The Eanes ISD board of trustees unanimously approved a 5% midpoint raise for salaried staff and a 6% midpoint raise for hourly staff at its May 10 meeting.

The exact budgetary impact this will have on the 2022-23 school year will depend upon enrollment and tax base growth. With an initial projected enrollment of 7,800-7,875, the district is estimated to have a deficit of nearly $1 million-$1.5 million, according to district documents.

“The reality is that if we don’t get a significant raise, we are going to lose staff, and we cannot afford to lose our most valuable asset,” Board Member Jennifer Champagne said. “I understand the implications of that down the road being that we will likely have to make hard choices.”

EISD has a particular need to fill child nutrition and custodian positions, according to the district. An additional $100,000 was put aside to increase compensation for these positions, which are otherwise paid for out of a self-sustaining fund.

“The fact that we can’t fully staff our custodians impacts our teachers and other people in the building,” Board Member James Spradley said. “This is a holistic problem.”

Substitute teachers were also included as part of the raises; however, the raise they receive will be added into the raise they previously received in October when base pay went from $103 to $120 a day.

“Our model is a wonderful model; it is what public education should be able to offer,” Balthazar said. “We give more time to our teachers; they have a lower class load; we have far more programs ... but it is an expensive model because it is very staff-rich. I’m not sure how we go forward in any competitive way without really examining and figuring out a way to change our model into a less expensive version.”

During the meeting, Superintendent Tom Leonard navigated through several spreadsheets allowing the manipulation of different factors to see fiscal impact, including enrollment and tax base growth. While EISD's tax base grew from a projected 9.1% to 21.4% for 2022-23, enrollment went down.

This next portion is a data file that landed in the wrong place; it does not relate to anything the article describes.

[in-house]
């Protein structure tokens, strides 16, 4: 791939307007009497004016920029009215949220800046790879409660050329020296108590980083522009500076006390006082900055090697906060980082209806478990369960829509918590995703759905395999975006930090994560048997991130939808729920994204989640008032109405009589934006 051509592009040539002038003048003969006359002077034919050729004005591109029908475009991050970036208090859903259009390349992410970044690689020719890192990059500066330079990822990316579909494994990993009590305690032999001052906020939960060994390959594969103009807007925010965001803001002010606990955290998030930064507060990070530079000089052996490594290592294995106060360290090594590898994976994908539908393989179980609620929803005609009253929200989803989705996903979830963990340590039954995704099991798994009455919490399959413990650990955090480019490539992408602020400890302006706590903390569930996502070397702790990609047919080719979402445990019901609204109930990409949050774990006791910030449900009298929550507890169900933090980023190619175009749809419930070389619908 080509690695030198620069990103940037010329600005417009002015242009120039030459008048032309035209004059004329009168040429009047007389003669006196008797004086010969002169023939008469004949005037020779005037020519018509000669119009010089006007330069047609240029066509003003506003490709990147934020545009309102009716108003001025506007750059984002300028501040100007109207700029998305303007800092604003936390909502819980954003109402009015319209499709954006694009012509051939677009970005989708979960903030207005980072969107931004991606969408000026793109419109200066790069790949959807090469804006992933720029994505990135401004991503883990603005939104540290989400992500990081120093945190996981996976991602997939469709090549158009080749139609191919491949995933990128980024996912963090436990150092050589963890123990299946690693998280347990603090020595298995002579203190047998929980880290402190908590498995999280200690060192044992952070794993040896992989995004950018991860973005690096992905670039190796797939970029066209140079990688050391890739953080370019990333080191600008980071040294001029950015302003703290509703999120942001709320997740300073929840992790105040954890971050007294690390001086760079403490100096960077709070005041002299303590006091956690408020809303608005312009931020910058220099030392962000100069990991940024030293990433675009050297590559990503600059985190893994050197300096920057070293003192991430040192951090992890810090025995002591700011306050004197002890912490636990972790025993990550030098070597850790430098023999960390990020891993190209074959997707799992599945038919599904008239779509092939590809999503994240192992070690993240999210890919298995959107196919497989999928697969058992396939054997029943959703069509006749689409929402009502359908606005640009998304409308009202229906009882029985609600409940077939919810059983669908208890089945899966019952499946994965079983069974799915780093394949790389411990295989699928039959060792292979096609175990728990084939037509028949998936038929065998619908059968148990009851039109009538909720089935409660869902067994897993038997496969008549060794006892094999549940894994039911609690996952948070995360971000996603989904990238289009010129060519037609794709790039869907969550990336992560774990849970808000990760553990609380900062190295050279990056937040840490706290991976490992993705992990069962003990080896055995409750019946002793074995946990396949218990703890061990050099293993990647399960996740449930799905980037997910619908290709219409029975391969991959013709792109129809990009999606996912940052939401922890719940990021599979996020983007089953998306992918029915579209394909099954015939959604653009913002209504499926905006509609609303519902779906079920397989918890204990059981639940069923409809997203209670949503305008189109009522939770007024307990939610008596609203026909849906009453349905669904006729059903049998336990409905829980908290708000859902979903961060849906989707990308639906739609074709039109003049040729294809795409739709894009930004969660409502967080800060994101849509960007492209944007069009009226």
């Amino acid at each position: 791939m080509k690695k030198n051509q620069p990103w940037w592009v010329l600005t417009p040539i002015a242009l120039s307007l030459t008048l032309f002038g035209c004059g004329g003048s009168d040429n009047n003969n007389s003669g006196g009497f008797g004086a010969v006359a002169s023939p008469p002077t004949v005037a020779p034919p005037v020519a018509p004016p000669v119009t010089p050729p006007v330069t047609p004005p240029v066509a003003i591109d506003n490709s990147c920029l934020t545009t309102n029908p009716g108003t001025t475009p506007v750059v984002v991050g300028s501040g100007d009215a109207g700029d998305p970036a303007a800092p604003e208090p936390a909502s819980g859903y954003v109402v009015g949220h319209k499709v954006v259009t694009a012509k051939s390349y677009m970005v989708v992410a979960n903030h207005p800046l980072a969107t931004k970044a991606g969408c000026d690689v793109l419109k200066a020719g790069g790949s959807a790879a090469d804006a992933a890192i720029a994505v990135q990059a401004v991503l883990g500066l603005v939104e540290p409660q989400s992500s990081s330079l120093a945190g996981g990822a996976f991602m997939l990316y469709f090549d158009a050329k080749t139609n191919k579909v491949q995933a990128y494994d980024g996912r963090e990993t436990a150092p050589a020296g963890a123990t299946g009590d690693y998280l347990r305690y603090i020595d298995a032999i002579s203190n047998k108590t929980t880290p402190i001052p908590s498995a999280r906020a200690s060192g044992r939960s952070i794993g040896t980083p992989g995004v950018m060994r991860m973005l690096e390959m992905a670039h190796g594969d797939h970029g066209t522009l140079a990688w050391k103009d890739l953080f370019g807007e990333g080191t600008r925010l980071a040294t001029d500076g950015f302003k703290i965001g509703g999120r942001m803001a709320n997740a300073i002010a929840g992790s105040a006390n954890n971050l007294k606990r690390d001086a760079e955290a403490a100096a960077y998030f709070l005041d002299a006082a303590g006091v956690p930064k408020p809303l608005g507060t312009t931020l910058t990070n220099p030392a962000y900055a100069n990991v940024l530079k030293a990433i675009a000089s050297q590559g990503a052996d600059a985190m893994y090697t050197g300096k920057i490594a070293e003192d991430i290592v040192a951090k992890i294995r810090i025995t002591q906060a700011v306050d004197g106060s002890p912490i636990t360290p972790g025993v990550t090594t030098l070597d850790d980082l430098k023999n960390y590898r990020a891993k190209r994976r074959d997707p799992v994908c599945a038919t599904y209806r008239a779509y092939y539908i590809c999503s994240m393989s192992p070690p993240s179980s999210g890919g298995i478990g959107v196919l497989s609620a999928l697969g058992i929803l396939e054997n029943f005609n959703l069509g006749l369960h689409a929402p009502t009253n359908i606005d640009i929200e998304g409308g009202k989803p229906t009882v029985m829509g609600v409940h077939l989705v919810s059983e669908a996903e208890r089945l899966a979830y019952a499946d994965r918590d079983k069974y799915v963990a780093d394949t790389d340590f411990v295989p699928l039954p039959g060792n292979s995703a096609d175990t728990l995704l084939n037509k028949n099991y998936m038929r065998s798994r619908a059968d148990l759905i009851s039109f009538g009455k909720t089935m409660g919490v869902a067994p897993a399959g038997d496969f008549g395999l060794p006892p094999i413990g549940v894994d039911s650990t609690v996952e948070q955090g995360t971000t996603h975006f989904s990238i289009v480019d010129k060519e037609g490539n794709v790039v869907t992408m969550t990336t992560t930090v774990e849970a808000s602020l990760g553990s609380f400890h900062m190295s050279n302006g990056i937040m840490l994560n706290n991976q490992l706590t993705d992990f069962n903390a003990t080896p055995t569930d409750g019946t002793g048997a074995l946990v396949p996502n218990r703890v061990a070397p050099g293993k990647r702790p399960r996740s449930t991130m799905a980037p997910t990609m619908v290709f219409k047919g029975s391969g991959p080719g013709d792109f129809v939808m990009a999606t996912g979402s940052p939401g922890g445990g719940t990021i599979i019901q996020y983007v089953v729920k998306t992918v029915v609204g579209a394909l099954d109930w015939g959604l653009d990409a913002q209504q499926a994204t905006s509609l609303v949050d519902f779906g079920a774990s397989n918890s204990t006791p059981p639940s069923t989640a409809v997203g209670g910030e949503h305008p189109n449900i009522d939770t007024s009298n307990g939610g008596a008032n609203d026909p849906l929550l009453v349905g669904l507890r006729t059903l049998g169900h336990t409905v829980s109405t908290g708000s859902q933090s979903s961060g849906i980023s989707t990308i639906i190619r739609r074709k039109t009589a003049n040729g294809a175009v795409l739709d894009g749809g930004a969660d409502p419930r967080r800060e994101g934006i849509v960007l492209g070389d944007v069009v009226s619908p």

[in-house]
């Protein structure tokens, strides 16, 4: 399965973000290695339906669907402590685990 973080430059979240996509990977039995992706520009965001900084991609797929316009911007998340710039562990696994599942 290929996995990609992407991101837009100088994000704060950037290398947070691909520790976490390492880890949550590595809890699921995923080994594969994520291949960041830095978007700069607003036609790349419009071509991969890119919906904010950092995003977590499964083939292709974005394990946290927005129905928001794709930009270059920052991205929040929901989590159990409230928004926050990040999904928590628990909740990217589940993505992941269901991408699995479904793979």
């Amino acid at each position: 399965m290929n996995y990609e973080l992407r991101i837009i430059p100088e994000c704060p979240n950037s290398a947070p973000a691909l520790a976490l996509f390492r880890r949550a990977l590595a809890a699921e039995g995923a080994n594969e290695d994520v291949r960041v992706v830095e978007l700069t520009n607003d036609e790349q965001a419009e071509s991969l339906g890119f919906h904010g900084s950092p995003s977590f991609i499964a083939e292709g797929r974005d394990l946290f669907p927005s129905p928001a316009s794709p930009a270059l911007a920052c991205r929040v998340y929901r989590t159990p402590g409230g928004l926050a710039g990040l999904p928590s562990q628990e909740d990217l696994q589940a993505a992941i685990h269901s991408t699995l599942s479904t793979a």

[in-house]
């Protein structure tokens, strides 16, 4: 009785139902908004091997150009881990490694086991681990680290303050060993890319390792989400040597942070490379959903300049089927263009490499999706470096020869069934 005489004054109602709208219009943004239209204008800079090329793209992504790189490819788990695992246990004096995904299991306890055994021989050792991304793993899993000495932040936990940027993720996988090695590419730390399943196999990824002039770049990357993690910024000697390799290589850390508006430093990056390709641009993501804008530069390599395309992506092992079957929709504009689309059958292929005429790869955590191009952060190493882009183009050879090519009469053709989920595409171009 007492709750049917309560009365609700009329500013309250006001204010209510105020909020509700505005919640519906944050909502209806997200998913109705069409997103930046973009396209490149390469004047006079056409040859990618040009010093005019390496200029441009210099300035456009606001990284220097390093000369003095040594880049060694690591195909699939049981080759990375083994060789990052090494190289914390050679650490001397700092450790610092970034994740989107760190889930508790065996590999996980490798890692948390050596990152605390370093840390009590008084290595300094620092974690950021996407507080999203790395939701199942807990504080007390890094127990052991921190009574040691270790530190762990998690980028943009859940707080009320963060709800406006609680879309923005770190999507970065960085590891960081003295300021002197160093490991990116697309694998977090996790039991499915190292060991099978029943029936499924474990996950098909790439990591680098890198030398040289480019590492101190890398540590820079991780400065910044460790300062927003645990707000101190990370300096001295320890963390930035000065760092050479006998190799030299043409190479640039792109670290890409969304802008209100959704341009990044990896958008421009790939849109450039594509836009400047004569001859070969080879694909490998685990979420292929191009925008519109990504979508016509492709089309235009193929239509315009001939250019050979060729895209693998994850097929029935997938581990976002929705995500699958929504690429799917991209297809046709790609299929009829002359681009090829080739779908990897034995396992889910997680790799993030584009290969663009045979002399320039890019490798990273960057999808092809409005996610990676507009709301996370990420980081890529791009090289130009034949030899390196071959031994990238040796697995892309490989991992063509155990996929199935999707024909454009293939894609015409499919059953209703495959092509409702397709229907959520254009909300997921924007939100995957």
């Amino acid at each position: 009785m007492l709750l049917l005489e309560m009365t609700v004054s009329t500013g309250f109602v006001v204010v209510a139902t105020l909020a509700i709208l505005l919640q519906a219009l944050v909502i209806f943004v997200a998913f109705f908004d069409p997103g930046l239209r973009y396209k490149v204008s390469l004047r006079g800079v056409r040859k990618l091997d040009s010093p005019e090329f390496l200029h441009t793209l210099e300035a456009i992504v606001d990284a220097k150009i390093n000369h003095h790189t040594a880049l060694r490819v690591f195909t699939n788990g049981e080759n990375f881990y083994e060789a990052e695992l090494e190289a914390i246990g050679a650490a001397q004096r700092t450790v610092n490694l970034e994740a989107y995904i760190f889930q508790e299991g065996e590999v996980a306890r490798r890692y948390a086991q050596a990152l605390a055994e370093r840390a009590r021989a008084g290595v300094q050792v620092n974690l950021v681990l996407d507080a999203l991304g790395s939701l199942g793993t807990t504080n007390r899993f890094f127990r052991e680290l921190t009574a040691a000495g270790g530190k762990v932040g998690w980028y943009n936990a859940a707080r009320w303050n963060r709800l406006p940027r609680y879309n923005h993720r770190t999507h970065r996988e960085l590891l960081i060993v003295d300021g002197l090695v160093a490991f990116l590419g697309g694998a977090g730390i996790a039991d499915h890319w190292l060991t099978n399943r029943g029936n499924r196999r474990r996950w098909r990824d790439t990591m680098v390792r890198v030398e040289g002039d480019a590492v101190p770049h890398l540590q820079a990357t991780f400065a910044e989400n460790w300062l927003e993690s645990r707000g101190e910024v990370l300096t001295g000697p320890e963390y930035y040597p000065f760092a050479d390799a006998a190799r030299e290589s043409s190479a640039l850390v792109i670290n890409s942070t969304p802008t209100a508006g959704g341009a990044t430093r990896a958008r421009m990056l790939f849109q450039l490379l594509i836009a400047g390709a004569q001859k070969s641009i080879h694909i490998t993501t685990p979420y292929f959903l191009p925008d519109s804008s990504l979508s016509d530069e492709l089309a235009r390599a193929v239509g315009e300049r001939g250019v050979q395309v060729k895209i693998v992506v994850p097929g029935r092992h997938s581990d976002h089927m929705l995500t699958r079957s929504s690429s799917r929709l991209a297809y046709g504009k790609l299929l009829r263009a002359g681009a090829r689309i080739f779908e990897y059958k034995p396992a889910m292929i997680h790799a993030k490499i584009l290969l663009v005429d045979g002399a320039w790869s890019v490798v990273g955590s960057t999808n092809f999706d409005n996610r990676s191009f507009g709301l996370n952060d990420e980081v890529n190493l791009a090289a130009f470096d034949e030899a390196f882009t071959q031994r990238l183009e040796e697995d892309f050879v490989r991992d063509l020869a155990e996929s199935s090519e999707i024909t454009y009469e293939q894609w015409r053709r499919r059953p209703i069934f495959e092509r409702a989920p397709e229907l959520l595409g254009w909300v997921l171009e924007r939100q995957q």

Enrollment within the district was anticipated in earlier meetings to be 7,922. Updated figures from the April meeting predict enrollment for 2022-23 to be 7,756, a difference of 166 students. This decrease in enrollment takes away about $1 million in school funding, EISD Chief Financial Officer Chris Scott said.

EISD is a land-locked district, meaning there is little room for additional growth in the student population inside the district’s borders, Scott said. Despite this, several board members said they believed there was more flexibility in predicted enrollment for next year due to the control EISD has over students transferring into the district.

Additionally, Leonard said there is talk among other local school districts and superintendents about rallying to increase the basic allotment for schools in the 2023 Texas legislative session, which several board members agreed with.

Impact of House Bill 3

House Bill 3 is a sweeping educational reform bill passed by the Texas Legislature in 2019. While the bill did provide over $6 billion in education investments and $5 billion toward replacing school property taxes with state aid, the shift from funding schools through district-generated funds to state funds created an unsustainable model for public education, Champagne said.

“We knew when HB 3 was enacted that it was an unsustainable path and that this is exactly what would happen, and that it was specifically designed this way to hurt districts like EISD because we’re not allocated as much money as others, which ultimately impacts our staff,” Champagne said. “It has nothing to do with the wealth of this community. It has to do with our staff.”

The landmark bill was a way to level the playing field between schools, Balthazar said. Until House Bill 3, Balthazar said the district always had a few advantages when it came to recapture. Under the current funding system, however, Balthazar said the education model EISD built has become untenable.

“We are not running the program that the Texas Legislature wants us to run. We are running a much better program,” Leonard said.

All schools in Texas receive a certain amount of money per student enrolled, called the basic allotment. For 2021-22, the basic allotment per pupil is $6,160. Not adjusting for these geographic differences hurts EISD in terms of funding, Leonard said.

“If you’re living in some parts of the state of Texas, the amount of money they’re giving you per pupil actually works," Leonard said. "That’s not necessarily true in Austin because our cost of living has gone up significantly.”